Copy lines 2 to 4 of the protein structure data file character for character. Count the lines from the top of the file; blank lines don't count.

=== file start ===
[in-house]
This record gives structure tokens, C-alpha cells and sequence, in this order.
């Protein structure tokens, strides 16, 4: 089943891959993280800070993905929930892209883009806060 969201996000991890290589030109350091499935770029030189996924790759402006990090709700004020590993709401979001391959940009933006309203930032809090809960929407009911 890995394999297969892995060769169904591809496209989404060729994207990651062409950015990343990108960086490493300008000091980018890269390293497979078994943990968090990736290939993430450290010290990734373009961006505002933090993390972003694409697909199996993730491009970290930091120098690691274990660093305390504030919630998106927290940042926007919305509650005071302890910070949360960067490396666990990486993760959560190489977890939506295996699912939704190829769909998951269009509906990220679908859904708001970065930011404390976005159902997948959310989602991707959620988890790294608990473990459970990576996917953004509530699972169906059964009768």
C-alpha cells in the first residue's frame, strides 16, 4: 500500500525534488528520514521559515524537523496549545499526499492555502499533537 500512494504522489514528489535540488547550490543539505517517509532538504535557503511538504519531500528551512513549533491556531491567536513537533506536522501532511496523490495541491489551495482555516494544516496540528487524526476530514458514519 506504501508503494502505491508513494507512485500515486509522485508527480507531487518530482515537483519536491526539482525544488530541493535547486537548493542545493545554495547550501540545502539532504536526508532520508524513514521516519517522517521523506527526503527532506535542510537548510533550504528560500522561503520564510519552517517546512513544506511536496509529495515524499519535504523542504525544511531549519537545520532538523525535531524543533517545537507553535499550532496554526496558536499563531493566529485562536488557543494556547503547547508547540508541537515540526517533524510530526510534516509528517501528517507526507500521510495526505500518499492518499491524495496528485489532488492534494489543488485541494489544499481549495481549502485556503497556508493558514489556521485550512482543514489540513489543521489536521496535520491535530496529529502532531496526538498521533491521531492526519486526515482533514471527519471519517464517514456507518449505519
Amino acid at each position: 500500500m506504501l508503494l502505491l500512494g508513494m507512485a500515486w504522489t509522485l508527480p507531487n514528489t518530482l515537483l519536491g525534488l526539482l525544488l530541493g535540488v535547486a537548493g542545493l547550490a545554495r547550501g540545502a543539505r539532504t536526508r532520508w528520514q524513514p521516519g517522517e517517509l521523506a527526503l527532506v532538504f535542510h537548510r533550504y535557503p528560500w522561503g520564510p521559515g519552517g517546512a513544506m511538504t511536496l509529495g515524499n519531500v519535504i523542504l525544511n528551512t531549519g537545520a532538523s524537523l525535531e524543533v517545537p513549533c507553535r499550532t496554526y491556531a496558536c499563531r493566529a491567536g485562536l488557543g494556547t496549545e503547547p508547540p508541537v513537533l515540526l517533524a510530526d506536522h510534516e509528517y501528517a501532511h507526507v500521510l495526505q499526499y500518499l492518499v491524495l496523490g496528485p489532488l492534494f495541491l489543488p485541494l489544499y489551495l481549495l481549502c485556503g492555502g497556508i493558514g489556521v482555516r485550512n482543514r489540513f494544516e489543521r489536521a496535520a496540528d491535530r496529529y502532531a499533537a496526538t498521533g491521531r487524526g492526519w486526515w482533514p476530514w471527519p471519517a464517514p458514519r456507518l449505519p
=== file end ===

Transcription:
This record gives structure tokens, C-alpha cells and sequence, in this order.
């Protein structure tokens, strides 16, 4: 089943891959993280800070993905929930892209883009806060 969201996000991890290589030109350091499935770029030189996924790759402006990090709700004020590993709401979001391959940009933006309203930032809090809960929407009911 890995394999297969892995060769169904591809496209989404060729994207990651062409950015990343990108960086490493300008000091980018890269390293497979078994943990968090990736290939993430450290010290990734373009961006505002933090993390972003694409697909199996993730491009970290930091120098690691274990660093305390504030919630998106927290940042926007919305509650005071302890910070949360960067490396666990990486993760959560190489977890939506295996699912939704190829769909998951269009509906990220679908859904708001970065930011404390976005159902997948959310989602991707959620988890790294608990473990459970990576996917953004509530699972169906059964009768």
C-alpha cells in the first residue's frame, strides 16, 4: 500500500525534488528520514521559515524537523496549545499526499492555502499533537 500512494504522489514528489535540488547550490543539505517517509532538504535557503511538504519531500528551512513549533491556531491567536513537533506536522501532511496523490495541491489551495482555516494544516496540528487524526476530514458514519 506504501508503494502505491508513494507512485500515486509522485508527480507531487518530482515537483519536491526539482525544488530541493535547486537548493542545493545554495547550501540545502539532504536526508532520508524513514521516519517522517521523506527526503527532506535542510537548510533550504528560500522561503520564510519552517517546512513544506511536496509529495515524499519535504523542504525544511531549519537545520532538523525535531524543533517545537507553535499550532496554526496558536499563531493566529485562536488557543494556547503547547508547540508541537515540526517533524510530526510534516509528517501528517507526507500521510495526505500518499492518499491524495496528485489532488492534494489543488485541494489544499481549495481549502485556503497556508493558514489556521485550512482543514489540513489543521489536521496535520491535530496529529502532531496526538498521533491521531492526519486526515482533514471527519471519517464517514456507518449505519